Like many casual fans of Fleetwood Mac, there was a time when I hadn't the slightest clue what the band had been doing between "Rumours" and "Mirage". Then I bought the famous "Unknown Pleasures" edition of Melody Maker in 1995 (I still have the book, of course). In his chapter on "Tusk", Simon Reynolds deviated from the style of the rest of the book and didn't really try to make a strong case for the album as a whole. He mostly wrote about how blindingly great "Sara" is.
Since that time, "Tusk" has gone on to become one of the most successfully critically rehabilitated albums of all time (has anyone put together a top ten list of those?). But I'd never heard any of it, outside of "Sara" and the title track, until I bought the 2004 remastered and expanded edition at Scout Records in Vienna.
When an album goes from being a curiosity for superfans and completists to minor classic in such a relatively short time (especially for a band as well known as FM), you need to be particularly careful in weighing out the hyperbole surrounding it. Unfortunately, I haven't tried digging through interviews from the time to find out what Lindsey Buckingham was really striving for with his contributions to this album. I can believe that he was influenced by punk and new wave, and was determined to challenge himself and not play it safe by writing a "Rumours II". I can't believe, as the liner notes imply, that he was struggling with his own sense of relevance and was worried about being swept aside by the new generation. As Reynolds wrote in "Unknown Pleasures", "Rumours" was what happened in the US in place of punk. It had minimal cultural and commercial relevance in 1979, when "Tusk" was released. It strains the imagination to think that Buckingham was having a crisis of confidence while bathing in cocaine in his LA megamansion, thinking about whether the kids dying their hair pink in far away cities thought he was washed up or not.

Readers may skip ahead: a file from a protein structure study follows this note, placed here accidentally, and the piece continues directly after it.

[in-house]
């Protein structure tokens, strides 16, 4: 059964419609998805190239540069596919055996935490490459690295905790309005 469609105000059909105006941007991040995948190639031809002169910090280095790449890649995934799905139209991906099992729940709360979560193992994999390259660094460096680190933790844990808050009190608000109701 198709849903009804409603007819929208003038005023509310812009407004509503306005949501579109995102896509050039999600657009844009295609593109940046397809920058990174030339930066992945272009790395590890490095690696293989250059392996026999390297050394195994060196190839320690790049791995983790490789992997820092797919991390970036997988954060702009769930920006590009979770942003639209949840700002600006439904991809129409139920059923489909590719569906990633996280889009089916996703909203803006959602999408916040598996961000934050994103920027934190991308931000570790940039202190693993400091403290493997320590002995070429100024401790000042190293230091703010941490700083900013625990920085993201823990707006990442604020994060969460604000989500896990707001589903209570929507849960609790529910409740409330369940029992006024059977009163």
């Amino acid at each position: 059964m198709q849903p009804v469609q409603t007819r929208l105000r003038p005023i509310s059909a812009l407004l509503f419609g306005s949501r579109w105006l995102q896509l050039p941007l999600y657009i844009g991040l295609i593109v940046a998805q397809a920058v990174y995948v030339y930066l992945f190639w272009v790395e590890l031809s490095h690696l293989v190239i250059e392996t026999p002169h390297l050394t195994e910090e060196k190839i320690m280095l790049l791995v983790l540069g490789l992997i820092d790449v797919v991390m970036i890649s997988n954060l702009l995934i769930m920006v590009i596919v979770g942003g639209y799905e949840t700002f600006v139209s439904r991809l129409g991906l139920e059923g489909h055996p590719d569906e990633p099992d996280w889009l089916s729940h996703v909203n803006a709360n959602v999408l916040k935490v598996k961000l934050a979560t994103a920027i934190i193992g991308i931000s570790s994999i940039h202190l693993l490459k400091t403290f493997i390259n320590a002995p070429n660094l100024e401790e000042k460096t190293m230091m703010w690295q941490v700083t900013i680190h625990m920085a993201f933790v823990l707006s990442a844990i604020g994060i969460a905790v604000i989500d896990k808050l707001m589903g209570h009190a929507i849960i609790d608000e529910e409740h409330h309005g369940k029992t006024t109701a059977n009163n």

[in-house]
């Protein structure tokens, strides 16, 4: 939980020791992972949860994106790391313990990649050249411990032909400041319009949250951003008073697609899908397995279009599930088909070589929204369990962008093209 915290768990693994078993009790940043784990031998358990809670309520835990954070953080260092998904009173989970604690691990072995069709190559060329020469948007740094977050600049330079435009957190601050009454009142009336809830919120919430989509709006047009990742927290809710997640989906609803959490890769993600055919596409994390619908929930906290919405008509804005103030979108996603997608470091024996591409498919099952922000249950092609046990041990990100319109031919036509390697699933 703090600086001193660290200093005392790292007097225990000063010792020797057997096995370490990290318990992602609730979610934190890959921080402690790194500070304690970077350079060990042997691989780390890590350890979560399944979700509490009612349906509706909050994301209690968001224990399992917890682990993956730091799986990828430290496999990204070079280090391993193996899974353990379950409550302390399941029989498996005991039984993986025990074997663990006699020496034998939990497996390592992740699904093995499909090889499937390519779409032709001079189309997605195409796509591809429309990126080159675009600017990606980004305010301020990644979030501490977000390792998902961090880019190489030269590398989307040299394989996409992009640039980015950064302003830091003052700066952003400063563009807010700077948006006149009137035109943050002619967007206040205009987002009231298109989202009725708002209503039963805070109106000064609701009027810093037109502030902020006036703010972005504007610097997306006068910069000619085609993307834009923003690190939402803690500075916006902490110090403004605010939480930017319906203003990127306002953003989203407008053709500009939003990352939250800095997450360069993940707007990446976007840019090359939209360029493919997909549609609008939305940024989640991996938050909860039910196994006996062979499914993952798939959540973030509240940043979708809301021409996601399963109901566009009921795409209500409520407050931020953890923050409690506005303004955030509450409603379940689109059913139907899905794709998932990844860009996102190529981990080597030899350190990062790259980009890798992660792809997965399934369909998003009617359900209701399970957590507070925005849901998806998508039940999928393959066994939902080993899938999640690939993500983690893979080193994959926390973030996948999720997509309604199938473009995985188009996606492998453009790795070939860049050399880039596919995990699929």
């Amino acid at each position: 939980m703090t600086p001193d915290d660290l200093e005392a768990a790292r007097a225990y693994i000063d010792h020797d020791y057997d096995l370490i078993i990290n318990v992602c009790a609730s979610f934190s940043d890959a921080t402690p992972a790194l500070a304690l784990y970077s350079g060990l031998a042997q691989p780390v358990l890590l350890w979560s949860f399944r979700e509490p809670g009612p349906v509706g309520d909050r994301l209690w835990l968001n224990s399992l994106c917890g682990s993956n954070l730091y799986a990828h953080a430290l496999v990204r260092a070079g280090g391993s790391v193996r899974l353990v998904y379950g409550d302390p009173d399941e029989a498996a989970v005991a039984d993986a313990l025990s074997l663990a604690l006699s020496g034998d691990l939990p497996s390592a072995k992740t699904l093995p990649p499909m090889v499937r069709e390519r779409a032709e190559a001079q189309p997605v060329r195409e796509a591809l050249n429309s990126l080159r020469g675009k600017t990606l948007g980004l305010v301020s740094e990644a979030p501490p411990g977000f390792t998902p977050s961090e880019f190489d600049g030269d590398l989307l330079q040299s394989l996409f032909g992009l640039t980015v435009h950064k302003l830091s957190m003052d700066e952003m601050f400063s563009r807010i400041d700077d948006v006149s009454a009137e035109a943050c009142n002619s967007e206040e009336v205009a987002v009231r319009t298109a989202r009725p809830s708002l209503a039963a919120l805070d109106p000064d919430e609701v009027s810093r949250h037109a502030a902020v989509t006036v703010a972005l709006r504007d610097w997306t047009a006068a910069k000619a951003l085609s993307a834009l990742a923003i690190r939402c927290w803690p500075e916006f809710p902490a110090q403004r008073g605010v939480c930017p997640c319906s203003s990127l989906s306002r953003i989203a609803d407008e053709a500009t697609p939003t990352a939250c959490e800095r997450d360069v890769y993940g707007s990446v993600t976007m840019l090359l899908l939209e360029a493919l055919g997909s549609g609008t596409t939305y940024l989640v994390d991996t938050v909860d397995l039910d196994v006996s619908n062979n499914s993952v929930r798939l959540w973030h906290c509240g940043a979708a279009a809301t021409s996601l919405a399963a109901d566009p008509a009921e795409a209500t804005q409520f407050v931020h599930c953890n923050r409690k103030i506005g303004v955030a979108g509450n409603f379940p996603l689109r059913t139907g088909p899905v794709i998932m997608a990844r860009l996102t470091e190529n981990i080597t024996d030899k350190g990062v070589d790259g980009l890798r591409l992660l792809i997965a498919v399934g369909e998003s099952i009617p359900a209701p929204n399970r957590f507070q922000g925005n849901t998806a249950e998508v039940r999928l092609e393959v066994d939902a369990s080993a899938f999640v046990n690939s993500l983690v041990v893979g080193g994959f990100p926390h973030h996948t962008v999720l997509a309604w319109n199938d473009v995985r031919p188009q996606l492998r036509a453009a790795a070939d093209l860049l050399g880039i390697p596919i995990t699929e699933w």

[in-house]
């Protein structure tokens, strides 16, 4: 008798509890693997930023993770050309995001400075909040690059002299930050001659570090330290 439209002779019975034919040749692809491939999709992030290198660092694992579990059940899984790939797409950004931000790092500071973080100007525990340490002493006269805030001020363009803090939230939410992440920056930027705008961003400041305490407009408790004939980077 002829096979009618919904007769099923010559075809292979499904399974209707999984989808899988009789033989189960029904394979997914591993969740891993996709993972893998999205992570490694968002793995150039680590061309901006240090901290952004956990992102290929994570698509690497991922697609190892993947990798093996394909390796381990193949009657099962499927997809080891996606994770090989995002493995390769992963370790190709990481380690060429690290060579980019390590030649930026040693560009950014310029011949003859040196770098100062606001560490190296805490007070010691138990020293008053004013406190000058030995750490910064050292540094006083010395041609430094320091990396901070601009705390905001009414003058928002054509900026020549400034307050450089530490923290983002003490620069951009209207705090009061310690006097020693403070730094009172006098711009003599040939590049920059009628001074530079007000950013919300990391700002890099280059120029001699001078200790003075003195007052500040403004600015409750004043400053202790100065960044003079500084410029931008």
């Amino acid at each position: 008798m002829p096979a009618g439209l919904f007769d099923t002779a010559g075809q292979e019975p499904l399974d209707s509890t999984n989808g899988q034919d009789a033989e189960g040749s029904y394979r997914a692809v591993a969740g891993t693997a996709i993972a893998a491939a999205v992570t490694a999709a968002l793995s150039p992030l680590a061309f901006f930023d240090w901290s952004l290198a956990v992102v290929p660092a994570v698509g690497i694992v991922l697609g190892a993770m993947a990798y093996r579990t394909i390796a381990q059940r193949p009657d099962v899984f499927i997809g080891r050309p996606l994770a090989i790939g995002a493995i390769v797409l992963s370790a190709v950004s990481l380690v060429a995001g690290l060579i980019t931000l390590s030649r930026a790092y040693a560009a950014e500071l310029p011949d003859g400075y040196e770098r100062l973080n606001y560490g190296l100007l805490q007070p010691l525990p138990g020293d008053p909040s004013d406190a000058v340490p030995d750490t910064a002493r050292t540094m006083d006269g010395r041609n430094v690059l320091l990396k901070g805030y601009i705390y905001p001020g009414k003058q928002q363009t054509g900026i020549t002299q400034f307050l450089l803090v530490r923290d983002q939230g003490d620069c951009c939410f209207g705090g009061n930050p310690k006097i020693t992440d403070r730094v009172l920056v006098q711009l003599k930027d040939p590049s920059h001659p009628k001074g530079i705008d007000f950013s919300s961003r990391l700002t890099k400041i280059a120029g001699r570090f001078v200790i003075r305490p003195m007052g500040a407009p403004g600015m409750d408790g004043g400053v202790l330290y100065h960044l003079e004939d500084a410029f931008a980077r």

The Buckingham songs don't sound like "Rumours II". The hallmarks of classic LB are still there -- gossamer guitars, intricate picking, cryptic and impassioned lyrics about dysfunctional relationships -- but have been warped through a Feelies-lite type of rhythmic lens. But in Stevie Nicks and Christine McVie's, songs, I do hear fairly clear attempts to produce a "Rumours" sequel. The songs are good, maybe even great, but they're not "Rumours"-level great, which isn't a fair comparison because nothing could be. Even with LB's production polish, nobody in 1979 would have been even close to satisfied with them as the most expensive follow-up album to the then biggest selling album ever. So in that sense, Mick Fleetwood's (paraphrased) comment about how "Tusk" saved them as a band may be true. Without the Buckingham songs and oddities, "Tusk" is a "Waterworld"-sized waste of money and effort. Maybe the fallout from that failure, piled onto the band breakups and mistrust, makes them go from kings and queens of music to oblivion in record time, like ABBA did. With them, it's at worst the hugely ambitious and slightly misunderstood epic double album.
I also have to mention the oodles of weirdness to be found on the second disc, including the sprawling nine minute take on "Sara". Much of this disc reminds me of the sloppy but enthralling takes on the second disc of the expanded Velvet Underground's "Loaded".